the average senator is fairly moderate in 2014. Further, from early 2011 to late 2014, the average California senator had a decrease in ideological extremity of 31%. The results show that the California Legislature has moderated in 2013 and 2014 following the election of legislators via the top-two primary in districts drawn by the nonpartisan redistricting commission. The changes in the Assembly have been particularly stark, with significant declines in average ideological extremity. In the Senate, there was not initially a major change in ideological extremity between the pre-reform and post-reform legislative periods. However, following the 2014 June primary, the second time in which the top-two primary had been used, the California Senate also witnessed a reduction in ideological extremity. Results: Post-reform Legislative Moderation Is Most Pronounced Among Democrats In addition to looking at average legislator ideological extremity scores in the entire Assembly and Senate, I also estimated these scores for the political parties. This allows us to see if partisan polarization and extremity between the parties has declined. Figure 3 shows the mean ideological extremity score for Democratic Assembly members and the Republican Assembly members separately. The moderation seen in the California Assembly occurs entirely due to the Democratic Assembly members. In 2011 prior to the implementation of reforms, the average Democratic Assembly member was at 0.76, a very extreme score on the 0-to-1 point extremity scale. Immediately after the first election held under the new redistricting map and top-two primary, the average Democratic Assembly member in 2013-14 dropped to 0.46 on the ideological extremity scale. Then, in late 2014 after the June 2014 toptwo primary, the average Democratic Assembly member extremity had dropped to 0.39. This is a whopping 37 percent decrease in ideological extremity among Democratic Assembly members from 2011 to the end of 2014. The Republicans in the Assembly, though, did not moderate. As can be seen in Figure 3, during the pre-reform 2011 period through the 2013-14 post-reform periods the mean Republican Assembly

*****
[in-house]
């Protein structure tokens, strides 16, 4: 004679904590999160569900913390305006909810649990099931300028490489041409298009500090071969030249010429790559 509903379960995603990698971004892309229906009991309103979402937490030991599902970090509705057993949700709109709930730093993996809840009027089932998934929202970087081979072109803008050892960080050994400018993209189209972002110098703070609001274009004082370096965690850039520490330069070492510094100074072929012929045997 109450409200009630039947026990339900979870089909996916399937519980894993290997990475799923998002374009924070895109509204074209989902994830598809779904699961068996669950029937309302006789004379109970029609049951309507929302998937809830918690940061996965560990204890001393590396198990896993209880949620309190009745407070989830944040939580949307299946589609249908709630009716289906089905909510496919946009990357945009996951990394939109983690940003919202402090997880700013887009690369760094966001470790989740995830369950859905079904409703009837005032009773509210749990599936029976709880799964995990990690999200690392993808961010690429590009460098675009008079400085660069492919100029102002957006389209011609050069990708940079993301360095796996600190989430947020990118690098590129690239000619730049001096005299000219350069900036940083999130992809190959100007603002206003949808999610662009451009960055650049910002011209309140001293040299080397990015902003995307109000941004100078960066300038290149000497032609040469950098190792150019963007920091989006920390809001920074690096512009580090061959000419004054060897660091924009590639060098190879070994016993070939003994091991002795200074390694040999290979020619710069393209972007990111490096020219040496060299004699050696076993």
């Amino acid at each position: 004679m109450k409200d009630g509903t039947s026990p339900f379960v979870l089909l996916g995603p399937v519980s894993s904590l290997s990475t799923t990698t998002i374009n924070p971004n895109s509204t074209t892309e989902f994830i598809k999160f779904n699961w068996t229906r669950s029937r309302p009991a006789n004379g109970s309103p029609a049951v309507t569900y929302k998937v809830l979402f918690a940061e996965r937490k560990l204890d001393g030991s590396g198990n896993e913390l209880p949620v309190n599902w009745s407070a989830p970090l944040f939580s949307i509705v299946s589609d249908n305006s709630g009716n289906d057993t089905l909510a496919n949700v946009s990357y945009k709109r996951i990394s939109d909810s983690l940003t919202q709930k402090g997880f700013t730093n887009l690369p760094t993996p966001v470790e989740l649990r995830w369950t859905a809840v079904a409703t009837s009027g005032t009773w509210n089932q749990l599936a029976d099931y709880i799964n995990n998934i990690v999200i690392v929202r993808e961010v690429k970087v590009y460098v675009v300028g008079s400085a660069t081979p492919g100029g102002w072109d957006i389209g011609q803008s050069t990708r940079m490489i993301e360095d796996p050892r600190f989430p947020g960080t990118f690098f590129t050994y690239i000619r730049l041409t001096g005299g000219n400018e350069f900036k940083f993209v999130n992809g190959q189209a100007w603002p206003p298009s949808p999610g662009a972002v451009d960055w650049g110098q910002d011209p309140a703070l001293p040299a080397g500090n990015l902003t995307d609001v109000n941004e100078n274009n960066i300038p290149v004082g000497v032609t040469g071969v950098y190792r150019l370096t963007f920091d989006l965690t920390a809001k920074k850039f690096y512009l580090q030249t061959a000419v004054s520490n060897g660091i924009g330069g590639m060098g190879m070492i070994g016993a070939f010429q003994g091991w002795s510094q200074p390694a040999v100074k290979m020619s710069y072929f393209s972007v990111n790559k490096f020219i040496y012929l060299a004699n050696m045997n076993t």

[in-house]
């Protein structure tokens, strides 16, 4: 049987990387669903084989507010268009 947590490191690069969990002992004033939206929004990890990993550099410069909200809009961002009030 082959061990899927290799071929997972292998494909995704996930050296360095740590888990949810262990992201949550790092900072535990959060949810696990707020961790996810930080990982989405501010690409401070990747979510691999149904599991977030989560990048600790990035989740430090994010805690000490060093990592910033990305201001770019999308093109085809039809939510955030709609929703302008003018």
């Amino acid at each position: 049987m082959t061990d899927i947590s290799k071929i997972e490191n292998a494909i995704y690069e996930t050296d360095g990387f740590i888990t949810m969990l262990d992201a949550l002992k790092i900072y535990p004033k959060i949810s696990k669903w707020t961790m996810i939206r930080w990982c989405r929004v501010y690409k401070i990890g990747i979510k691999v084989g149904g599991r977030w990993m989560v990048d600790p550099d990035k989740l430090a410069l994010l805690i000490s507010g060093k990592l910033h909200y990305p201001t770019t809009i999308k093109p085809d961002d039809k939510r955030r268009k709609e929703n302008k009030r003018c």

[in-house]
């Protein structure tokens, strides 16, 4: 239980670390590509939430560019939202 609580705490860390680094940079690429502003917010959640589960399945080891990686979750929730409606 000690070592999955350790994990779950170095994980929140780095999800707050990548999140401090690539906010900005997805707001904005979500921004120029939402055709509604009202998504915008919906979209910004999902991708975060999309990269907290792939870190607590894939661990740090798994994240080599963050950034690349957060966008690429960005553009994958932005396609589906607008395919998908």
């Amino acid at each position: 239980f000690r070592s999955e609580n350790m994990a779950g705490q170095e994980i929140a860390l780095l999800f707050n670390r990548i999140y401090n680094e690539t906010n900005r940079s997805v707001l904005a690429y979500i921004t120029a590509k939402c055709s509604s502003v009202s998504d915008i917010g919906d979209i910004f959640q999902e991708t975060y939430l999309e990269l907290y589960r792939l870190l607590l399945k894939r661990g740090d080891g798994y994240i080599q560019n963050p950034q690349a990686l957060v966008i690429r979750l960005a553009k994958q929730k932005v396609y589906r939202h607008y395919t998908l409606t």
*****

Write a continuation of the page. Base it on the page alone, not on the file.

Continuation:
member ideological extremity score changed very little. Nevertheless, because of the reduction in Democratic Assembly member ideological extremity, polarization between the parties was reduced.

Figure 3: Results Separated by Party, Mean legislator ideological extremity, California Assembly 0.8 0.7 0.6 0.5 0.4 0.3 0.2 0.1 0 2011 Pre-reform: Before redistricting map announced

Jan. 2013 - June 2014 Post-reform Democrats

2014 Post-reform: Before 2014 general election


Lower values of y-axis = lower ideological extremity

Figure 4: Results Separated by Party, Mean legislator ideological extremity, California Senate 0.7 0.6 0.5 0.4 0.3 0.2 0.1 0 2011 Pre-reform: Before redistricting map announced

Jan. 2013 - June 2014 Post-reform Democrats

2014 Post-reform: Before 2014 general election


Lower values of y-axis = lower ideological extremity 11